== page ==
Our next steps might be to print one or more of these forms with cells. We are interested in finding out:

  • what it looks like with cells
  • how it changes over time in the incubator
  • what it looks like as cells grow
  • how we might monitor what is going on
  • how much light a bioprinted object can withstand (could this ever be exhibited?)
  • how many cells would be needed from our supply for one of these forms

We’d like to video the next round of bioprinting, maybe with time-lapse, to see the form built layer by layer in the LumenX printer. Not much is visible, especially at first, except darkness and tiny purple lights exposing the gel. We’ll have to find a way to take a tripod and camera into the lab and set it up in the darkened room.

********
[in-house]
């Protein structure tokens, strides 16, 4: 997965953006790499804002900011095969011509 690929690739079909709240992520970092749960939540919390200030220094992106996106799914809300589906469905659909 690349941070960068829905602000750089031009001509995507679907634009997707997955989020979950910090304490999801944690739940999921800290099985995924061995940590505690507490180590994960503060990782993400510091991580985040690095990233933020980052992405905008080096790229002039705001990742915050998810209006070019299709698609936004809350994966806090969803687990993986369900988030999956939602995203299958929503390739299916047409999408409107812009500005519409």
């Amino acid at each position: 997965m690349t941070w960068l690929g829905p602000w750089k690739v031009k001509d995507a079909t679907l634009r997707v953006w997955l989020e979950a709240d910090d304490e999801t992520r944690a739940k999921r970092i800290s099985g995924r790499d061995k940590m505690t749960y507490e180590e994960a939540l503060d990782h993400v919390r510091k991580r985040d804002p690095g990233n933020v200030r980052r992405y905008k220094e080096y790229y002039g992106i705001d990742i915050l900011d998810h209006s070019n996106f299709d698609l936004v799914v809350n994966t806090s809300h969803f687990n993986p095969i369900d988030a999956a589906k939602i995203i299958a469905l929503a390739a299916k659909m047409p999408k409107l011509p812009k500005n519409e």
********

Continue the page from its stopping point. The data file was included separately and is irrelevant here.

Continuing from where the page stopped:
LumenX printer

the LumenX underway

The procedure is fascinating.
From the LumenX site:

The Lumen X+ divides 3D models into stacks of horizontal layers in the form of black and white image files. Using an industrial-grade visible-light projector, each image is projected onto a droplet of liquid PhotoInk™ on a polydimethylsiloxane (PDMS) vat. The illuminated regions react and solidify, then the build platform moves the cured layer up and out of the way, so that more liquid PhotoInk can be cured with the next image.

So the form appears to be drawn upwards and out of a blob of liquid on the plate, the purple lights conjuring substance out of fluid.

Comments are closed.